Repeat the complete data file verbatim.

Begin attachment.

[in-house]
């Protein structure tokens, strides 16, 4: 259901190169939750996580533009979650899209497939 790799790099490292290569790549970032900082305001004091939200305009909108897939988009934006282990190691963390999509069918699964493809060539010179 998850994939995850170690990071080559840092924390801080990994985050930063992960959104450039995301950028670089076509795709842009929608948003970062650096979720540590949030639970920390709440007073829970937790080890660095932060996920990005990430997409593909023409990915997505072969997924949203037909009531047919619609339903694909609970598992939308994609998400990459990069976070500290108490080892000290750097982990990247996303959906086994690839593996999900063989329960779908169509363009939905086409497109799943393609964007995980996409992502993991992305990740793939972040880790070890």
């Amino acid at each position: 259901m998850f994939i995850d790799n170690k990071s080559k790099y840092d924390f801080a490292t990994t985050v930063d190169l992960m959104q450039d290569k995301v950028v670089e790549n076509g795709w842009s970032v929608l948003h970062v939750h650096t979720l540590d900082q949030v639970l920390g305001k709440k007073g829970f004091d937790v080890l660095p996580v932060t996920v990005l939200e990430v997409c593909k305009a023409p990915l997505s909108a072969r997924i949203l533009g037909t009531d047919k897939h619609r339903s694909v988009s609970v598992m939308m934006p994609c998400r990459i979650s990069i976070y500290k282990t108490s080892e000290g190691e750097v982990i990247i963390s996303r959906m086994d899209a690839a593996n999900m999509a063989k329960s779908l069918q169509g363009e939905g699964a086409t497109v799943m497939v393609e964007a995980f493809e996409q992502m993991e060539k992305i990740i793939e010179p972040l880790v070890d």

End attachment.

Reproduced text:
[in-house]
């Protein structure tokens, strides 16, 4: 259901190169939750996580533009979650899209497939 790799790099490292290569790549970032900082305001004091939200305009909108897939988009934006282990190691963390999509069918699964493809060539010179 998850994939995850170690990071080559840092924390801080990994985050930063992960959104450039995301950028670089076509795709842009929608948003970062650096979720540590949030639970920390709440007073829970937790080890660095932060996920990005990430997409593909023409990915997505072969997924949203037909009531047919619609339903694909609970598992939308994609998400990459990069976070500290108490080892000290750097982990990247996303959906086994690839593996999900063989329960779908169509363009939905086409497109799943393609964007995980996409992502993991992305990740793939972040880790070890």
């Amino acid at each position: 259901m998850f994939i995850d790799n170690k990071s080559k790099y840092d924390f801080a490292t990994t985050v930063d190169l992960m959104q450039d290569k995301v950028v670089e790549n076509g795709w842009s970032v929608l948003h970062v939750h650096t979720l540590d900082q949030v639970l920390g305001k709440k007073g829970f004091d937790v080890l660095p996580v932060t996920v990005l939200e990430v997409c593909k305009a023409p990915l997505s909108a072969r997924i949203l533009g037909t009531d047919k897939h619609r339903s694909v988009s609970v598992m939308m934006p994609c998400r990459i979650s990069i976070y500290k282990t108490s080892e000290g190691e750097v982990i990247i963390s996303r959906m086994d899209a690839a593996n999900m999509a063989k329960s779908l069918q169509g363009e939905g699964a086409t497109v799943m497939v393609e964007a995980f493809e996409q992502m993991e060539k992305i990740i793939e010179p972040l880790v070890d």